The recent low for the S&P 500 at 2,532 now becomes important. As long as the market can hold above that level, then odds favor a rebound. We continue to believe that this is a fourth wave up from the key February 2016 low at 1,810. Elliott Wave International count is different, and they believe we have completed five wave ups and have made an extremely important and possible final top. Deferring to them, they could be right. We are holding out some hope that there remains one more wave to new highs before the market makes what should be the final top before the onset of at least a two-year bear market.

Below 2,532, the key level for the S&P 500 is at 2,417, the August 2017 low. As well, there is the March 2017 low at 2,322. If those levels were to break, we would be in a bear market. To the upside, the S&P 500 topped recently at 2,789, so it will be a key going forward to take out that level. Above 2,800, the odds increase that new highs would be seen. Numerous indicators are fairly neutral right now so the markets could go either way. Friday’s action started out weak, but as the day progressed, the markets rebounded and closed generally higher on the day. Follow-through in this coming week would be important if the more bullish case is to take hold. Failure and breakdown under 2,600 would suggest that new lows are a possibility.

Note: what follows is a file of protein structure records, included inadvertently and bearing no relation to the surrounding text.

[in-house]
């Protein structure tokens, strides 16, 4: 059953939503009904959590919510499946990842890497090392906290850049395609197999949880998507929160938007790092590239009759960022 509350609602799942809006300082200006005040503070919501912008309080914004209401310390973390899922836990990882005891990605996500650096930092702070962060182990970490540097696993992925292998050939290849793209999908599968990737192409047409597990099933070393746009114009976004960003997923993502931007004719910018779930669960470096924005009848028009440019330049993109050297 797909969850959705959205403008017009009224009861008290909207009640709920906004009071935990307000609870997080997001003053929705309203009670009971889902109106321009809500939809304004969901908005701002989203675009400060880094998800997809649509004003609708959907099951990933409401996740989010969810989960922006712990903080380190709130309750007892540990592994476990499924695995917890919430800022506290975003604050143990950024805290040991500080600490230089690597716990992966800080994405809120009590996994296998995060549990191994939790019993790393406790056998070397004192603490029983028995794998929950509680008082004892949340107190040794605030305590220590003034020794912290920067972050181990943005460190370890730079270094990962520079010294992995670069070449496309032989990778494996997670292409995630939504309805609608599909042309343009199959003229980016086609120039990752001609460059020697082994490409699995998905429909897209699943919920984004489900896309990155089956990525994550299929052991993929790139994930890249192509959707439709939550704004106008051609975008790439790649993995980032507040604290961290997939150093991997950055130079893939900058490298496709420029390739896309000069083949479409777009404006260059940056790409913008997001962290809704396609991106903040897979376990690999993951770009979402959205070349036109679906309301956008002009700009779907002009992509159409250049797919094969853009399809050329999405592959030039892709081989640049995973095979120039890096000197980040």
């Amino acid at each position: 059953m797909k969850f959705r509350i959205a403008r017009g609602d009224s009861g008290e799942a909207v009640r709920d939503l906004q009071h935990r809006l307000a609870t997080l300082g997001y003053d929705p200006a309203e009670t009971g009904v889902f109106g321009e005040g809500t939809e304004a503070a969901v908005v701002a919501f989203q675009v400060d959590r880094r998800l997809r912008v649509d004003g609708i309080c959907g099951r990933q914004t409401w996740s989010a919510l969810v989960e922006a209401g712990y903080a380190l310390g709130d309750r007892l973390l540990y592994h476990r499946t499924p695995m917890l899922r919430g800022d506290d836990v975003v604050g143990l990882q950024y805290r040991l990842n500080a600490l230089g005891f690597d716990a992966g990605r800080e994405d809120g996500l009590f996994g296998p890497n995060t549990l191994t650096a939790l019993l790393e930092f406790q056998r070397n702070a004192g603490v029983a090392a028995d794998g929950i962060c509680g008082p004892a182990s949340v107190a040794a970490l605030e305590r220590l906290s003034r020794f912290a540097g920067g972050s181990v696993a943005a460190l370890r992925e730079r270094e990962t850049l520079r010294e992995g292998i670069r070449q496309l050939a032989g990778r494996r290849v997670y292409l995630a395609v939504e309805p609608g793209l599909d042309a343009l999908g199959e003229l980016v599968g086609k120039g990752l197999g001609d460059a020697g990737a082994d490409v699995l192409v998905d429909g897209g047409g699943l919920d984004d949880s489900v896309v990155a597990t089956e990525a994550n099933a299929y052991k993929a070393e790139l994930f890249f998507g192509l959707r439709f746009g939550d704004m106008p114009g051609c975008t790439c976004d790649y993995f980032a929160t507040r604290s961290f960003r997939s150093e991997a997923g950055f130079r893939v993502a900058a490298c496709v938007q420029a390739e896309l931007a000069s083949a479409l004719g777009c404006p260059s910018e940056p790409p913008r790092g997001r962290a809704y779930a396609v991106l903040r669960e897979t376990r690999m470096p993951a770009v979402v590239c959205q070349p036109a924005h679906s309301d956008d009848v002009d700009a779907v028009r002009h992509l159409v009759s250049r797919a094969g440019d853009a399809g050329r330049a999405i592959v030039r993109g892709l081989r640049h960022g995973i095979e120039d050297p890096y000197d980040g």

© David Chapman

© David Chapman

Here is the DJI with the wave count of Elliott Wave International applied. If you compare the two charts, you will see where the differences lie. Elliott Wave concludes that we have reached the zenith and the market has topped.

The two waves down from the top would be minor waves 1 and 2 of what should be ultimately a 5-wave decline. The DJI held above its 200-day MA and did not underthrow, as did the S&P 500. The 200-day MA is currently just above 23,000.

Previously, we had viewed a breakdown under 23,250 as being negative for the markets. The DJI held that level. The DJI is currently testing the 100-day MA. Like the S&P 500, the DJI rebounded on Friday after being substantially lower earlier in the day. Follow-through to the upside this coming week is important if a more bullish case is to develop. Volume was high on the breakdown and predictably is lower on the current rebound. Volume was also lower this past week despite the general sell-off. Indicators are generally somewhat neutral even as short-term trends have turned down.

© David Chapman

© David Chapman

The S&P TSX appears much weaker than its U.S. counterparts do. The S&P TSX may have completed five waves to a very important top. We note that the sell-off busted through the 200-day MA and took out the low of what we labeled as wave 4. The subsequent rebound took the S&P TSX back to about the 165-day exponential MA before failing and dropping back below the 200-day MA. Another negative development.